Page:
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Undergraduate Research and Experiential Learning Opportunities

I. SDSU Research Opportunities On-Campus or Nearby

Oak Lake Field Station

Application Deadline: April 10th, 2021

Oak Lake

oak lake webpage

Available Awards


2021 Summer Research Topics

1. Herpetological research with Dr. Bruce Eichhorst at OLFS

For the past two summers I have been developing a research program on reptiles at OLFS.  My main target species are Red-bellied Snakes (RBS) and Prairie Skinks (PS), but there are also Common and Plains Gartersnakes, and Painted Turtles.  Undergraduate students interested in working with me will get to work on a variety of topics related to reptile ecology but could also work on some aspects related to amphibian species found at OLFS.  Because I will be living at the station, I will be available daily to work directly with students, thus providing them with extensive direction, mentorship and exposure to field techniques.  The following are some of the topics students will get to work on.

  • Assess population status of RBS and PS and their use of different habitat types
  • Determine efficacy of using cover objects to attract snakes and skinks
  • Assess attraction effectiveness of different materials that can be used for cover objects (e.g., wood, metal, roofing shingles, etc.)
  • Determine thermal environment under cover objects and its influence on periods of reptile use throughout the day
  • Mark snakes and skinks for mark-recapture population estimates
  • Photograph and collect RBS to assess color and body pattern variation
  • Determine relative frequency of Common and Plains Gartersnakes at the station
  • Assess degree of ectoparasite infestation in skinks
  • Experiment with new methods to attract female skinks (i.e., artificial nest sites)
  • Measure and mark female Painted Turtles that nest on trails at the station

2. Relationships among Aquatic Species Diversity and Shoreline Development with Dr. Alison Coulter

In the Prairie Pothole Region, increasing human land use has led to the loss and degradation of aquatic habitats.  For example, the cultivation of row crops increases dissolved sediment which can lead to algae blooms and low oxygen conditions which can kill aquatic life.  Humans may also remove shoreline vegetation which can also increase sediments as the loss of vegetation destabilizes soil. Degradation of aquatic habitats from shoreline development can be minimized by employing best practices such as retaining native vegetation buffer strips.  However, control of shorelines may belong to multiple landowners or it may be infeasible for a landowner to keep a vegetation buffer along their entire shoreline.  Therefore, it is important to know if small areas of undeveloped shoreline can positively influence aquatic species and habitat. This study will use Oak Lake and 2 additional lakes to examine if variation in shoreline type can influence small scale aquatic species diversity and habitat quality.  Oak Lake has a variable shoreline types including areas with row crops with small vegetation buffers, mowed grasses right up to the water, forested areas, and prairie/shrub areas.  The student who completes this project will establish aquatic quadrats along different shoreline types and will monitor fish number and species diversity, aquatic invertebrate diversity, and aquatic habitat characteristics (e.g., temperature, water clarity) in each quadrat.  In addition to sample collection at Oak Lake, this project will involve work identifying collected aquatic invertebrates on campus and sample collection from up to 2 additional lakes.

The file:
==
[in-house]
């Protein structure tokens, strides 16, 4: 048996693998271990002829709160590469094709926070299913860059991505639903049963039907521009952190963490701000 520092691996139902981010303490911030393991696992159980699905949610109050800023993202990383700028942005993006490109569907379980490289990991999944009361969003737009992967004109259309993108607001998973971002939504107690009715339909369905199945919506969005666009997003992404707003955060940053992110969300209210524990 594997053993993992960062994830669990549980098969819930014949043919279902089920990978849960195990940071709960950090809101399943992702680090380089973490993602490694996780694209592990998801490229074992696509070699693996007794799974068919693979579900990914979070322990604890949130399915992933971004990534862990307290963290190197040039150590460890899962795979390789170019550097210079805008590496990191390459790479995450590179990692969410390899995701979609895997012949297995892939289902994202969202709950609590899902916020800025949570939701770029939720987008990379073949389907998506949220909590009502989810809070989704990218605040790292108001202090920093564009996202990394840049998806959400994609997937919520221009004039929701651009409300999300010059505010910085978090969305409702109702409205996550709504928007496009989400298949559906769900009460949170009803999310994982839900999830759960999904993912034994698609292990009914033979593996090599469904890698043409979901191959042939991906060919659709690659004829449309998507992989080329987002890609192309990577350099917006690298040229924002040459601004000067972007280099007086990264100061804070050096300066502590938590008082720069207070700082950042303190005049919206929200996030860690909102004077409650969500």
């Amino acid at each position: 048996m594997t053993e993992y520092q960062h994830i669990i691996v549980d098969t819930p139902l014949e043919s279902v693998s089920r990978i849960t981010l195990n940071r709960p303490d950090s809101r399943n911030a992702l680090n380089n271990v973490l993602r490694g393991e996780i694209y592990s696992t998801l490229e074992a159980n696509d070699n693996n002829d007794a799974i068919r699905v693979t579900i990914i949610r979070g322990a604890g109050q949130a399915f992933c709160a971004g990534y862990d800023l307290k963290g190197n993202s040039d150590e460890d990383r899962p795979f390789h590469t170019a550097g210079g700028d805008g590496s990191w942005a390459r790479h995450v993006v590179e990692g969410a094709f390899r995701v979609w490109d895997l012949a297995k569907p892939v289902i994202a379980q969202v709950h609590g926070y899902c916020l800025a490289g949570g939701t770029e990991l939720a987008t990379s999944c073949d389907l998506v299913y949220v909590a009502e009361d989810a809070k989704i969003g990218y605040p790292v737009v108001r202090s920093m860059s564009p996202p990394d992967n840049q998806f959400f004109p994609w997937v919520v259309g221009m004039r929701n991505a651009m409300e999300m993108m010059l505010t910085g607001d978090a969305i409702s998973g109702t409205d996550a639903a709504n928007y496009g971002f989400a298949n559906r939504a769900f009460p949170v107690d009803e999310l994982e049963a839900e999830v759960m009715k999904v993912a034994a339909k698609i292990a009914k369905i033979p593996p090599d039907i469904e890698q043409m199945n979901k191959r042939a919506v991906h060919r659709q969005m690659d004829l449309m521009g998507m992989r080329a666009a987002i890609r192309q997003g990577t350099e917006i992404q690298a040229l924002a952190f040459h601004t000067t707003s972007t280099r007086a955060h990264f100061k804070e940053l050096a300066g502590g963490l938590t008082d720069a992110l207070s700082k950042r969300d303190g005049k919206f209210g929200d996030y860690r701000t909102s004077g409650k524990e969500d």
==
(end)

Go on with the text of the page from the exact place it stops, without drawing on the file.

The Rocky Mountain Elk Foundation

Application Deadline: April 19, 2021

RMEF Webpage

Available Awards

Wildlife Leadership Awards (WLA) include a $5,000 scholarship and one-year RMEF membership.


College juniors and seniors chosen for their leadership ability, dedication to wildlife conservation and scholastic achievements.


Download the RMEF application.

C.A. Taylor Herbarium


Herbarium Webpage

Paid and unpaid opportunities.

Dr. Maribeth Latvis - Herbarium Director

Native Plant Initiative

Native Plant

NPI Webpage

Paid and unpaid opportunities.

Dr. Lora Perkins - NPI Lead Faculty


NSF REU programs: National Science Foundation Research Experience for Undergraduate Students
(“REU”-like experience with the Consortium of Plant Invasion Genomics)

CREU Webpage

  • each research hub will recruit 2 students.
  • SDState represents one of the major research hubs.
  • will provide $4000 stipend, $2000 lodging, $1000 research allowance, and professional mentoring and training.


NSF REU programs: National Science Foundation Research Experience for Undergraduate Students

REU-Plants Webpage

Interdisciplinary research in plant sciences linking genomes-phonomes-landscapes.


Dr. Lan Xu - mentor

Dr. Maribeth Latvis - mentor

Dr. Lora Perkins - co-mentor for a student on a seedling project.

This website will be updated soon with individual project descriptions, but we’d like to start recruiting!

II. Off-Campus Experiential Learning Opportunities


How to Apply

  • Good GPA (3.0 or better)
  • Resume - including academic and research experience
  • Statement of interest
  • Unofficial transcript
  • Letters of recommendation – ask if your references can provide you with a “strong” reference!